1334. unless the contrary is provided. The law sacrifices occasional harshness to prevent universal anarchy. • There are potential methods to mitigate the severity of Article 3 – Articles 526 (3). the SC said that the possession of the antichretic credit as possession in good faith since a difficult question of law was involved – antichresis. the judge for the past). Laws shall have no retroactive effect. 4. If the statute provides for retroactivity. • Exceptions: 1. In Private International Law. the courts will presume the foreign law to be the same as Philippine law.Without this rule. Art. 2155. the parties were not very knowledgeable of the law. It does not apply to foreign law. there would be anarchy. . • Article 3 applies only to ignorance of Philippine law. Otherwise. Rodriguez. foreign law must be proven even if it is applicable. • Retroactive law – one which creates a new obligation and imposes a new duty or attaches a new disability with respect to transactions or considerations already past.* • In Kasilag vs. In this case. • Lex de futuro judex de preterito (The law provides for the future. • General Rule: Law must be applied prospectively.
When the law creates new substantive rights unless vested rights are impaired. 5. PNB vs. Laws which impair the obligation of contracts 2. Ex post facto laws b. 5. Alvarez. Interpretative laws 7. Penal laws insofar as it favors the accused who is not a habitual criminal. 3. even though at the time of the enactment of such law final sentence has already been rendered.Exception to the exception: a. Acts executed against the provisions of mandatory or prohibitory laws shall be void.e. Remedial laws as long as it does not affect or change vested rights. Office of the President) Art. • A mandatory law is one which prescribes some element as a requirement (i. Laws which are of emergency nature or are authorized by police power (Santos vs. wills must be written – donations – Article 749•) . except when the law itself authorizes their validity.. Curative laws (the purpose is to cure defects or imperfections in judicial or administrative proceedings) 6. 4.
e.. When the law makes the act only voidable and not void (i. if consent is vitiated. a creditor can waive the loan but the debtor may not.e. public order. or prejudicial to a third person with a right recognized by law. When the law itself authorized its validity (i. sweepstakes) 2.e. • Exceptions: 1. • What one can waive are rights and not obligations. When the law makes the act void but recognizes legal effects be waived. unless the waiver is contrary to law. Example..e. if the marriage is celebrated by someone without legal authority but the parties are in good faith.. When the law makes the act valid but punishes the violator (i.• A prohibitory law is one which forbids something (i. morals. lotto. joint wills – • General Rule: Acts which are contrary to mandatory or prohibited laws are void. public policy. . the contract is voidable and not void) 3. or good customs. the marriage is valid but the person who married the parties is liable) 4..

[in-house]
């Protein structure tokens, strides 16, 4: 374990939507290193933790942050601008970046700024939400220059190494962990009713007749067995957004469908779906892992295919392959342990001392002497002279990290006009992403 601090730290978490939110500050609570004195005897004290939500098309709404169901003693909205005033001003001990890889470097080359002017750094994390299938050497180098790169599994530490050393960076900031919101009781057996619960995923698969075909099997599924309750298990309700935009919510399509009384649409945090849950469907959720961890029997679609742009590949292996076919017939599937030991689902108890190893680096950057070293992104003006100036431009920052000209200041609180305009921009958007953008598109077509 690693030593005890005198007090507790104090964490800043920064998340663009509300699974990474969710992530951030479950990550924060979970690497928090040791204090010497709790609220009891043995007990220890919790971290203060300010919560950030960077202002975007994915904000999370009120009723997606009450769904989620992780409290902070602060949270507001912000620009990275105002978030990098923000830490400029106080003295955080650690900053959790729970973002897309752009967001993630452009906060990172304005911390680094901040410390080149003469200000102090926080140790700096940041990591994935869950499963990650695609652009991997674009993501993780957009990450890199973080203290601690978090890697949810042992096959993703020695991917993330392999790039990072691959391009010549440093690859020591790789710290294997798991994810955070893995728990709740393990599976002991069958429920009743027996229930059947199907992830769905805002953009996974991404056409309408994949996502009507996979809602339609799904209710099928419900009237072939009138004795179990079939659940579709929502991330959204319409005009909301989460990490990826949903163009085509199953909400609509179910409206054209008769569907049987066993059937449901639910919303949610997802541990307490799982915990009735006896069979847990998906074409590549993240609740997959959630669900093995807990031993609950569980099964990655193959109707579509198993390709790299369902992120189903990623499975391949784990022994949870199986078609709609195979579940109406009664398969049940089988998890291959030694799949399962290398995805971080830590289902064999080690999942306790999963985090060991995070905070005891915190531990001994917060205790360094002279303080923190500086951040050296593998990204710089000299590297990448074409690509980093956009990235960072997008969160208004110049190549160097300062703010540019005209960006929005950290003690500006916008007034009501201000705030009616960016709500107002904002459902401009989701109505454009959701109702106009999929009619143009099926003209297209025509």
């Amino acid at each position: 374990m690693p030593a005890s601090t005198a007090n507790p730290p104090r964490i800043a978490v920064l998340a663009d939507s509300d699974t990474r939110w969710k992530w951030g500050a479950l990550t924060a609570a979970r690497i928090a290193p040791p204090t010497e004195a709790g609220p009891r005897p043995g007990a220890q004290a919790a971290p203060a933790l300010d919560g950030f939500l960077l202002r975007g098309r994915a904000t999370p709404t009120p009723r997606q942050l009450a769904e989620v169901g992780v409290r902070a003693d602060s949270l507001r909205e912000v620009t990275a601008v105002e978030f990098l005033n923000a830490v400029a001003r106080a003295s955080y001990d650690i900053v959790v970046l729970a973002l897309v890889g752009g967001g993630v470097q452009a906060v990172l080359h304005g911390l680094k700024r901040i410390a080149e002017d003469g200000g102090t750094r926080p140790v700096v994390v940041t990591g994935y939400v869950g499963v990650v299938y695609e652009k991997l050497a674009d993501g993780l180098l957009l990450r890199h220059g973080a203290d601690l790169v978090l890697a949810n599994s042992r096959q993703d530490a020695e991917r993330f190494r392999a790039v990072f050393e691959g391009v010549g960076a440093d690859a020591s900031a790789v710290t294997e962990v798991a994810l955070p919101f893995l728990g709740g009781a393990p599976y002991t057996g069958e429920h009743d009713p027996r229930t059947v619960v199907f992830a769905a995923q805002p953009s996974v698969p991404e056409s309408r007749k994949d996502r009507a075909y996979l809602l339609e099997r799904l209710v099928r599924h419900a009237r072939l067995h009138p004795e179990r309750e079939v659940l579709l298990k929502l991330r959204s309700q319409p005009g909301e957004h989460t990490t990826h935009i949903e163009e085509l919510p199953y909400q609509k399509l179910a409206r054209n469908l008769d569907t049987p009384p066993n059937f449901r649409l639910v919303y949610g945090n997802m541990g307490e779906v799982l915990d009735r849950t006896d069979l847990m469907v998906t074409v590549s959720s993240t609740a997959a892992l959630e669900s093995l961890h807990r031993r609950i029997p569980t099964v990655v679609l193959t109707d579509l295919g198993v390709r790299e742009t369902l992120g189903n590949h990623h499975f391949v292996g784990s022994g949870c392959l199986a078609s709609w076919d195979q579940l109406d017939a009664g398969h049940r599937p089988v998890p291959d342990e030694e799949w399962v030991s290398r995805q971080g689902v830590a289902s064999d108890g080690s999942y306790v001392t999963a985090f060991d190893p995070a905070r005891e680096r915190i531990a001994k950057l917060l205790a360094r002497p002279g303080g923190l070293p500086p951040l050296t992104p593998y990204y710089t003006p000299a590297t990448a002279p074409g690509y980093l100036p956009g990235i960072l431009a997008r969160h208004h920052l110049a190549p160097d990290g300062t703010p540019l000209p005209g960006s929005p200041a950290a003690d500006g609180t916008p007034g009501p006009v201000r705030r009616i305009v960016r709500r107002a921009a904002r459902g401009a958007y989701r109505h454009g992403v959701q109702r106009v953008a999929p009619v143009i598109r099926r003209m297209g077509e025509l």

(e. You can waive by mere inaction. Waiver of the protection of pactum commissorium 3. An intention to relinquish the right (implied in this is the capacity to dispose of the right) • General Rule: Rights can be waived. • Exceptions: 1. If the waiver would be prejudicial to a 3rd party with a right recognized by law. public policy. Repudiation of future inheritance 2.• There is no form required for a waiver since a waiver is optional. B can‟t waive the loan if B owes C and B has no other assets. If waiver is contrary to law.) • Examples of waivers which are prohibited: 1.. • Requisites of a valid waiver (Herrera vs. Waiver of future support 4. If A owes B P10M. Existence of a right 2. Boromeo) 1. refusing to collect a debt for example is a form of waiver. public order.g. morals or good customs 2. Waiver of employment benefits in advance . Knowledge of the existence of the right 3.
e. 7. When the courts declared a law to be inconsistent with the Constitution. • Only subsequent laws can repeal prior laws either through: 1. orders and regulations shall be valid only when they are not contrary to the laws or the Constitution. A repealing clause 2. or custom or practice to the contrary. There is a custom to the contrary • The 2nd par.. No one follows the law (i.5. nonpayment of taxes) 2. . Incompatibility of the subsequent and prior laws • The violation of a law is not justified even if: 1. Waiver of minimum wage 6. Administrative or executive acts. Laws are repealed only by subsequent ones. • Article 7 is obvious because time moves forward. the former shall be void and the latter shall govern. Waiver of the right to revoke a will Art. and their violation or non-observance shall not be excused by disuse. of Article 7 is judicial review in statutory form.
Art. In case of doubt in the interpretation or application of laws. 9. 8. • What if the law is silent? The court should render a decision based on justice as stated in Article 10. Art. • What if customs are not contrary to law? The custom would be countenanced. 12. Art. However. • This is a new provision taken from common law. obscurity or insufficiency of the laws. the court merely applies the law. this does not mean that the custom would have obligatory force. Under the civil law tradition. according to the rules of evidence. No judge or court shall decline to render judgment by reason of the silence. Customs which are contrary to law. . 10. 11. However since the Philippine legal system is a combination of civil law and common law. Judicial decisions applying or interpreting the laws or the Constitution shall form a part of the legal system of the Philippines. it is presumed that the lawmaking body intended right and justice to prevail. Art. A custom must be proved as a fact. public order or public policy shall not be countenanced. courts apply statutes as well as resort to the doctrine of precedent.Art.